For Hana, books represent a form of sanctuary after the trauma of nursing during the war and since she heard the news of the death of her father. By reading to the patient, and he claims this was on his request, she momentarily escapes from the events she has endured.
She also takes recourse in writing her thoughts in the spare pages of some of the books she has read. In this way, they become a repository of her emotions and she is able to contain them by placing the books back on the shelf.
It is ironic that she feels more secure or comforted while reading because the library is thought to have been a danger zone until Kip checks that it has not been mined. Literature may be interpreted, then, as a refuge for her but one that still holds an element of danger.
During the invasion of Italy, Kip worked in the sapper unit as one of many who constructed Bailey bridges to replace those damaged by the retreating enemy and to assist the Allies.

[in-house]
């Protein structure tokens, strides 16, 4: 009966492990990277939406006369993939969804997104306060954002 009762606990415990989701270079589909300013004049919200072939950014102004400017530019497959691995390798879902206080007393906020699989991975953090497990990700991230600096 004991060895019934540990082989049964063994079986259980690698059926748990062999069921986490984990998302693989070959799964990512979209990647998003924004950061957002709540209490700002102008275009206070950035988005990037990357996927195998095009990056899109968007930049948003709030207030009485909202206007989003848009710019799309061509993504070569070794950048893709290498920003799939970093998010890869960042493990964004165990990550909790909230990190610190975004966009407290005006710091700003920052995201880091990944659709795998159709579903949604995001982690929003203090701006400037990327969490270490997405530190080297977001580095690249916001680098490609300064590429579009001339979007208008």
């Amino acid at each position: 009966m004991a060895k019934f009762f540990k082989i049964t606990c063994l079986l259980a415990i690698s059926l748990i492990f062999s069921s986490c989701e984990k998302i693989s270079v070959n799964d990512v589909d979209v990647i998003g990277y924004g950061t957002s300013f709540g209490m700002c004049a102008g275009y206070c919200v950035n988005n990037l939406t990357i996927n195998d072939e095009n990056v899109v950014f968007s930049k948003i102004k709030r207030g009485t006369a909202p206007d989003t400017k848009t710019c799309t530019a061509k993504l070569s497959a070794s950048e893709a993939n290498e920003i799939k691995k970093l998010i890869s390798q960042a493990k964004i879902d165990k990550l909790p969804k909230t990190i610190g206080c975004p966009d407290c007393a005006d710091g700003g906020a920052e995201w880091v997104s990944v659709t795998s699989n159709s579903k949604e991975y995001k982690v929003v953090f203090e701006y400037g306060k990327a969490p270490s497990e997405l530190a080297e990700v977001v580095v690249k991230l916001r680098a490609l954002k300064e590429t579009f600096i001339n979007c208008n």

In terms of metaphors, this work represents his character in that he attempts to be a part of the process that brings peace (as well as defuse bombs), and tries to bridge the nations together. His final disillusionment with Imperialism and the English and Americans comes when he hears of the news of the bombing of Hiroshima and Nagasaki, and regards his endeavours as lost. The symbolic bridges he believed in are seen to have been destroyed.
One of the main backdrops to this novel depends on the English patient’s account of his time spent on expeditions in the desert and on the story of his rescue by a Bedouin tribe. This landscape, which he and his colleagues have attempted to map in the 1930s, comes to represent the dangers of mapping when Imperialism is involved.
It also symbolizes then how cartography and the apparently innocent notion of plotting courses is connected to the war as opposing powers needed the knowledge of the area to gain control.
The English Patient: Metaphor Analysis